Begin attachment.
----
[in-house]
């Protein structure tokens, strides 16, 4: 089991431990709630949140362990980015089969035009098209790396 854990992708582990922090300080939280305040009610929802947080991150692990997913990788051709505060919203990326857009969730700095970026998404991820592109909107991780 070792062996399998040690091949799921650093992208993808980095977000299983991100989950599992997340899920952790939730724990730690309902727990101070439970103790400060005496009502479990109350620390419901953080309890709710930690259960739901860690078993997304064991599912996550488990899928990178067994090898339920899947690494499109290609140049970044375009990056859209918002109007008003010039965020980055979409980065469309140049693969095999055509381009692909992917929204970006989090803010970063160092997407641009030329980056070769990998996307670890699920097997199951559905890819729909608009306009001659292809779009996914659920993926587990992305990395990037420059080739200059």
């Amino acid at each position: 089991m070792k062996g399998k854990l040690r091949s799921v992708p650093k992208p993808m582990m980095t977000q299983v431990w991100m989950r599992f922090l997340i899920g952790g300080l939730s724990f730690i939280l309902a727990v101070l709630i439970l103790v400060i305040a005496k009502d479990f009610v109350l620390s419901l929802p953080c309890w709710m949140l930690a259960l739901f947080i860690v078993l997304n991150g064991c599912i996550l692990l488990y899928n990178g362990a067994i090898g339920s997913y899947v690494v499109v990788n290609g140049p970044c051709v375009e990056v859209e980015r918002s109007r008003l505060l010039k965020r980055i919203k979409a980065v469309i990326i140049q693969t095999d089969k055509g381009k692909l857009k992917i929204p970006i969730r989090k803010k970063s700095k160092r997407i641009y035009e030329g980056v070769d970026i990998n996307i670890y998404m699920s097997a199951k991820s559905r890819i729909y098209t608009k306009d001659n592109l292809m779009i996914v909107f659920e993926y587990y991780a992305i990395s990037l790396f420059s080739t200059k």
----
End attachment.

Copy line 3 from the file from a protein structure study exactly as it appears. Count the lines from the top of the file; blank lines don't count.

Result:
């Amino acid at each position: 089991m070792k062996g399998k854990l040690r091949s799921v992708p650093k992208p993808m582990m980095t977000q299983v431990w991100m989950r599992f922090l997340i899920g952790g300080l939730s724990f730690i939280l309902a727990v101070l709630i439970l103790v400060i305040a005496k009502d479990f009610v109350l620390s419901l929802p953080c309890w709710m949140l930690a259960l739901f947080i860690v078993l997304n991150g064991c599912i996550l692990l488990y899928n990178g362990a067994i090898g339920s997913y899947v690494v499109v990788n290609g140049p970044c051709v375009e990056v859209e980015r918002s109007r008003l505060l010039k965020r980055i919203k979409a980065v469309i990326i140049q693969t095999d089969k055509g381009k692909l857009k992917i929204p970006i969730r989090k803010k970063s700095k160092r997407i641009y035009e030329g980056v070769d970026i990998n996307i670890y998404m699920s097997a199951k991820s559905r890819i729909y098209t608009k306009d001659n592109l292809m779009i996914v909107f659920e993926y587990y991780a992305i990395s990037l790396f420059s080739t200059k």